11. No association found between cardiovascular mortality, and job demands and decision latitude: experience from the Västerbotten Intervention Programme in Sweden.

    PubMed

    Padyab, Mojgan; Blomstedt, Yulia; Norberg, Margareta

    2014-09-01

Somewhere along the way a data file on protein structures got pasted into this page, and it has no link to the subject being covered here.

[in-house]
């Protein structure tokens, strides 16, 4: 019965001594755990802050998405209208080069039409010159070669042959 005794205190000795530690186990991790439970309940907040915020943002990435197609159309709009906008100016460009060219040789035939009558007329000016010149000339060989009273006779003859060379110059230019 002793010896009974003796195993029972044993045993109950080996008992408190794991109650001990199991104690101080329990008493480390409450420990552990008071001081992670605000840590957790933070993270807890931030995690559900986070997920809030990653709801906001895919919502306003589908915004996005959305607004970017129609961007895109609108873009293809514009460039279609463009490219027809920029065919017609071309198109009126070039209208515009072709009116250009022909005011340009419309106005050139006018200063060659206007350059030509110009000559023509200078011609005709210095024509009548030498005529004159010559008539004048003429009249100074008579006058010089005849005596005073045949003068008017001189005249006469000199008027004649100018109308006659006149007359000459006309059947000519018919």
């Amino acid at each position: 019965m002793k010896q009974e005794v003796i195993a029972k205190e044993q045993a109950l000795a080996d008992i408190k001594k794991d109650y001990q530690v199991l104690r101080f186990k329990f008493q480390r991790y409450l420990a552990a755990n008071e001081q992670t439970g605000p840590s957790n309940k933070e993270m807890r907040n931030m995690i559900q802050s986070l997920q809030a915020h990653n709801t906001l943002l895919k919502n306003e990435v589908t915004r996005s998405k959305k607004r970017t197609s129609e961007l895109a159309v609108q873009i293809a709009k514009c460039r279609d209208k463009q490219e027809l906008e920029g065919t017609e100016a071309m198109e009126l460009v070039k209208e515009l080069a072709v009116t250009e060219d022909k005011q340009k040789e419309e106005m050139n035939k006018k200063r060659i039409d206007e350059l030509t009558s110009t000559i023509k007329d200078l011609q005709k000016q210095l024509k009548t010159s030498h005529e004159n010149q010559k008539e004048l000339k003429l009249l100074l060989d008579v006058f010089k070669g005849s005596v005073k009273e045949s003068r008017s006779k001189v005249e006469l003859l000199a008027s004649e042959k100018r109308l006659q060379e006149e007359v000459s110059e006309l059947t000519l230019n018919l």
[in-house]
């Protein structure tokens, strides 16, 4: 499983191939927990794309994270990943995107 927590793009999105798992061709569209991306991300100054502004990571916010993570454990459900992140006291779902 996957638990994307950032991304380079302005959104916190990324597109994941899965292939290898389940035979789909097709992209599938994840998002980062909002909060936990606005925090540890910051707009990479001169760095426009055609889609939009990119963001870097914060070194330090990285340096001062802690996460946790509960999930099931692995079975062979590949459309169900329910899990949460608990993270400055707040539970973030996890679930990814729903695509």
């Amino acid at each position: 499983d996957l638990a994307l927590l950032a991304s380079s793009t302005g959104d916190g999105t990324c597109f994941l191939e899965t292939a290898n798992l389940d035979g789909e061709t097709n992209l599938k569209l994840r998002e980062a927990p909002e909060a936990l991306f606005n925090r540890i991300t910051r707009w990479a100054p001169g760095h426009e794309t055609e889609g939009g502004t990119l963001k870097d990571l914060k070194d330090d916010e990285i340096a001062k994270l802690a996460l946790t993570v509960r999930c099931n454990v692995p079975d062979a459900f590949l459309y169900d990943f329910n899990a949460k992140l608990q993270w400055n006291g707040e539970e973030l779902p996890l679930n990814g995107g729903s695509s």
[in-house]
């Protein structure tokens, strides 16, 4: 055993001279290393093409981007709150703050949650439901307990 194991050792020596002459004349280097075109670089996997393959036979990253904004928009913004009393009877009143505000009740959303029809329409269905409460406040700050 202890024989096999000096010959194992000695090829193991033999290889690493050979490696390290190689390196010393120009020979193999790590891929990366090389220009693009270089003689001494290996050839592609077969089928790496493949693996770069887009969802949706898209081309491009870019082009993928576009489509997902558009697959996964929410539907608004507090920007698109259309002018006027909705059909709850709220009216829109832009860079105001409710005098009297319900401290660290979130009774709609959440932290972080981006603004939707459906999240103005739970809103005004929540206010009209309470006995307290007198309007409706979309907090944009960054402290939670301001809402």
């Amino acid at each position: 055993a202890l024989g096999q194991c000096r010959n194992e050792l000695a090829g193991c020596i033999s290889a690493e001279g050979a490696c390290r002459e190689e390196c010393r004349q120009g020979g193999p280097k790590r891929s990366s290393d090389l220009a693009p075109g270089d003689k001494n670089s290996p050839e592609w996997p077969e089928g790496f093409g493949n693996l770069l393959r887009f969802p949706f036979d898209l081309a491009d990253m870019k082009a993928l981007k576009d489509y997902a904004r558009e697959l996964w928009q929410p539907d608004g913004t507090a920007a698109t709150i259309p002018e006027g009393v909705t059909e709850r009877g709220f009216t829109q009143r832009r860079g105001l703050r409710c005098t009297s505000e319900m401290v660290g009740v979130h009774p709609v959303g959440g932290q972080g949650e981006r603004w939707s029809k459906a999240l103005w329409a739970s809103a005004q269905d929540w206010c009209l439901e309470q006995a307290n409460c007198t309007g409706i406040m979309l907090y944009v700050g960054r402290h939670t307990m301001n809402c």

The current prospective study with the longest follow-up period in Northern Sweden aims to investigate the association between job demands and decision latitude and cardiovascular disease (CVD) mortality. Further, we aim to assess the effect of conventional risk factors (i.e., body mass index, alcohol consumption, physical activity, marital status, education and smoking) on the association between job demands and decision latitude and CVD mortality. The data originated from the Linnaeus database, available at the Center for Population Studies, Umeå University, Sweden. A cohort of men and women aged 40, 50 and 60 years were recruited from the Västerbotten Intervention Programme. Deaths due to stroke and myocardial infarction at the end of the follow up are considered the outcome. Baseline job characteristics were defined by the Swedish version of the Karasek demand/control model. Statistical methods include proportional Cox hazard modeling and Relative Excess Risk due to Interaction (RERI) to assess interactions. The findings from this study did not support the association between job demands and decision latitude and CVD mortality. Instead, conventional risk factors were found stronger predictors, most evidently education differentials were associated with CVD mortality. We know from previous research that the greater the attenuation of the gradient after adjustment for a given risk factor, the greater the potential to reduce educational inequality via interventions that target this factor. Based on the present findings of the experience in Västerbotten, further research is needed to identify other risk factors besides job strain and its components that would reduce the socioeconomic gradient in CVD mortality.